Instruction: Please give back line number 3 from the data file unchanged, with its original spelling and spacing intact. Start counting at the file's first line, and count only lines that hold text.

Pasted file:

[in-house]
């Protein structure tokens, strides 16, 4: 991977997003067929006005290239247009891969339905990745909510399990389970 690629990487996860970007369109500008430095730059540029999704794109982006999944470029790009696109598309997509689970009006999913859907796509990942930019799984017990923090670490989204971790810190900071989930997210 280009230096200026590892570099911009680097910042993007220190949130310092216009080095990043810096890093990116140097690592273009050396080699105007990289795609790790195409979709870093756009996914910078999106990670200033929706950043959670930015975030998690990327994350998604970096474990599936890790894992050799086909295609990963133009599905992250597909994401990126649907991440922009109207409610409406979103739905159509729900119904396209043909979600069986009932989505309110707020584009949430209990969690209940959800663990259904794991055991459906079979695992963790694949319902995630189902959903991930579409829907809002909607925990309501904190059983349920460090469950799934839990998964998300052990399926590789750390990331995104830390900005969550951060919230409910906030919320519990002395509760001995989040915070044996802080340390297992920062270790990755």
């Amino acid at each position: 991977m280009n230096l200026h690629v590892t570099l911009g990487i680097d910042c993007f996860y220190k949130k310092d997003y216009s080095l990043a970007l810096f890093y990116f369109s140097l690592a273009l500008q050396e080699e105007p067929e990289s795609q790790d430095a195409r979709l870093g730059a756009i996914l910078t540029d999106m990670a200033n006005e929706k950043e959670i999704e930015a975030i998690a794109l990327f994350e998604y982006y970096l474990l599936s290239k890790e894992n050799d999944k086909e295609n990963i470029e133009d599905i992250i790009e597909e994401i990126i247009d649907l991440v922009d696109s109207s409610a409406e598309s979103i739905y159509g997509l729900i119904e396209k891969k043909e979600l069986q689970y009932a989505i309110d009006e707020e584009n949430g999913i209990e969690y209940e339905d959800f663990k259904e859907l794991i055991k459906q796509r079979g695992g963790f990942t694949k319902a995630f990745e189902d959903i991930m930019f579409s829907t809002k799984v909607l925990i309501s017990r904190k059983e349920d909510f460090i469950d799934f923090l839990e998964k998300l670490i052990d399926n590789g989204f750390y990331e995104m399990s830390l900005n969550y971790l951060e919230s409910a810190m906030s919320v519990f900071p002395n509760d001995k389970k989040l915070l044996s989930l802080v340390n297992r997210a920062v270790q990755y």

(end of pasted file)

């Amino acid at each position: 991977m280009n230096l200026h690629v590892t570099l911009g990487i680097d910042c993007f996860y220190k949130k310092d997003y216009s080095l990043a970007l810096f890093y990116f369109s140097l690592a273009l500008q050396e080699e105007p067929e990289s795609q790790d430095a195409r979709l870093g730059a756009i996914l910078t540029d999106m990670a200033n006005e929706k950043e959670i999704e930015a975030i998690a794109l990327f994350e998604y982006y970096l474990l599936s290239k890790e894992n050799d999944k086909e295609n990963i470029e133009d599905i992250i790009e597909e994401i990126i247009d649907l991440v922009d696109s109207s409610a409406e598309s979103i739905y159509g997509l729900i119904e396209k891969k043909e979600l069986q689970y009932a989505i309110d009006e707020e584009n949430g999913i209990e969690y209940e339905d959800f663990k259904e859907l794991i055991k459906q796509r079979g695992g963790f990942t694949k319902a995630f990745e189902d959903i991930m930019f579409s829907t809002k799984v909607l925990i309501s017990r904190k059983e349920d909510f460090i469950d799934f923090l839990e998964k998300l670490i052990d399926n590789g989204f750390y990331e995104m399990s830390l900005n969550y971790l951060e919230s409910a810190m906030s919320v519990f900071p002395n509760d001995k389970k989040l915070l044996s989930l802080v340390n297992r997210a920062v270790q990755y």